If you’ve ever been part of a startup, you know all about competition. You start with a great idea, and, from there, it’s largely about making it to market first, having the best product, attracting the best talent, finding the best investors and staying on top.
So it shouldn’t be too much of a surprise to learn that the Startup Games, taking place in Austin this Saturday, are a lot more than a few friendly games of foosball to raise money for charity. In fact, the games, now in their fifth year, are fiercely competitive. In many cases, it’s even competitive internally as companies hold try-outs or playoffs to ensure they have their company’s best people playing to their strengths.
This year, 14 companies are going head-to-head in hopes of being named the Most Competitive Startup. SpareFoot, the storage-finding startup, is the reigning champion. The company has taken the cake three years in a row. But, before we get involved in bragging rights, let’s take a look at where the games got their start.
Back in 2012, a group of startup CEOs, including those from uShip, SpareFoot and Boundless Network, let their friendly competitions about whose team had the best extracurricular talent grow into full-fledged competition. And, atop the bragging right, they decided to add a charitable component that would help the greater community.
“They all thought they had the better ping pong player or shuffle board guys,” said Douglas Ray, director of events for the Startup Games. “So they decided it was time to prove they have the best team.”
It started with eight companies dueling in bracket-style competition. The next year, the games grew to include 16 companies. So far, the games helped donate about $175,000 for a wide variety of charities.
The games feature many of the same games you’ll find being played during breaks or after hours at startups around town — ping pong, beer pong, pop-a-shot, foosball, flip cup, shuffleboard, trivia, darts, Connect Four and liar’s dice (CEOs only). And, this year, the games are adding the Nintendo 64 version of Mario Kart. The games also always have a mystery event, which, in the past, has included bull riding, jousting and a maze.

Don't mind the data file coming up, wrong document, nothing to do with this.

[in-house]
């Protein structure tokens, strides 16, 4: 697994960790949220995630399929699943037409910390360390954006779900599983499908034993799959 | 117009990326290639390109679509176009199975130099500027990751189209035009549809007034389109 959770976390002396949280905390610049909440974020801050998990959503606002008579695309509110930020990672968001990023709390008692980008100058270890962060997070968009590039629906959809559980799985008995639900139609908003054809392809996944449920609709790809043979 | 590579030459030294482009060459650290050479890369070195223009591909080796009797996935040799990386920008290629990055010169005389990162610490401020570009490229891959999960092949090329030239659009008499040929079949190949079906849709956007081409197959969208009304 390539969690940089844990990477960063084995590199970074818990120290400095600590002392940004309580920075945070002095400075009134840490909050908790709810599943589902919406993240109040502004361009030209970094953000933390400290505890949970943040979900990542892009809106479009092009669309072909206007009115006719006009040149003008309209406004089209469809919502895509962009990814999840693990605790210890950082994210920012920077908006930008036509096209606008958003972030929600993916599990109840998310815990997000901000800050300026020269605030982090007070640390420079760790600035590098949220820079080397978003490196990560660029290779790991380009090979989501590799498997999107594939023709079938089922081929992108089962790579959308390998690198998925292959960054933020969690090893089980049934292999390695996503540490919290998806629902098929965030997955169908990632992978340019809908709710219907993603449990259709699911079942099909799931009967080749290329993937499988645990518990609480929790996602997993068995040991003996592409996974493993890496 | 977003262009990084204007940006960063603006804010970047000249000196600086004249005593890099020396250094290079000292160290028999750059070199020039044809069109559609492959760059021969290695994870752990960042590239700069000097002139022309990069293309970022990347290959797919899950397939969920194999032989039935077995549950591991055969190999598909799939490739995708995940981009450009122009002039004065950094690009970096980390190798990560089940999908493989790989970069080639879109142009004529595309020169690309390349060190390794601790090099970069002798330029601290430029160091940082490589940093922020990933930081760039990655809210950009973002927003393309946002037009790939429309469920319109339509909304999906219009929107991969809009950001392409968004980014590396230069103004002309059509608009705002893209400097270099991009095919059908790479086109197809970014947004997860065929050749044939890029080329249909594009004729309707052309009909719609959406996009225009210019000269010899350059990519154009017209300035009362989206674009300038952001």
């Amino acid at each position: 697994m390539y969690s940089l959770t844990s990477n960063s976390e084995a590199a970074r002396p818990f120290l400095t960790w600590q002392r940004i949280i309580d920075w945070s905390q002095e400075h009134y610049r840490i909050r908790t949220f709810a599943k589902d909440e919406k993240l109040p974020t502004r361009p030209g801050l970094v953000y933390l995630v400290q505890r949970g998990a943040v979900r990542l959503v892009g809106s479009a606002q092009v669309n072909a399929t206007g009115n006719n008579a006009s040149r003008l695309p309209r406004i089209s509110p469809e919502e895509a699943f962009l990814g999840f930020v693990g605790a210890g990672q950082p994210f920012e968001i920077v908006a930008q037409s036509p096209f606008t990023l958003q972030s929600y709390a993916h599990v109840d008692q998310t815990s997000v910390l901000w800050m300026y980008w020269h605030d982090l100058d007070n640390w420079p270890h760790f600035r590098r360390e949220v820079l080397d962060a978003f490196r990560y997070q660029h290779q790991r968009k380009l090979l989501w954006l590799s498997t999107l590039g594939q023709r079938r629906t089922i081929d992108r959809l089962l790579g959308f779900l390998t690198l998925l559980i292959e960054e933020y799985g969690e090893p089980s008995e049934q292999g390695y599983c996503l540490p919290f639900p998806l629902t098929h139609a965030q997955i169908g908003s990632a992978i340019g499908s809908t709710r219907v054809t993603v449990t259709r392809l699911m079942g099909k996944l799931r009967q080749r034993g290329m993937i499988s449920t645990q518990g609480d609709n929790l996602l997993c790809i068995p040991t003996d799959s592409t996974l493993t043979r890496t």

This year, the only hint we have for the mystery event is that it will require four people per team and it will be physical — so, basically, it could be pickup basketball, doubles tennis or underwater basketweaving.
Ray said that the companies have a blast — but never loose sight of the prize.
“It gets pretty serious,” he said. “Most of the companies come out in some sort of costume. They have chants. And they have flags. Some of them really get into it. They all seem to have tryouts of some sort. But the newer teams may not know until they come to the games (how much other teams have been practicing) and the next year they start earlier.”
Each year, the games invite a celebrity of some degree to carry the torch for the games. Last year, SpareFoot jokingly hired Hafţór “Thor” Björnsson, who played Gregor “The Mountain” Clegane on HBO’s Game of Thrones, to join its team (though he didn’t actually participate in the games), and he ended up carrying the torch. This year, it’s Quan Cosby, the NFL wide receiver who once played at The University of Texas.
The Startup Games are an Austin thing. But Ray said the nonprofit is looking to get the games going in other cities. He said the organization is looking at Denver, Chicago and Kansas City as potential fits.
The Startup Games begin at noon on Saturday at Fair Market on E. 5th Street.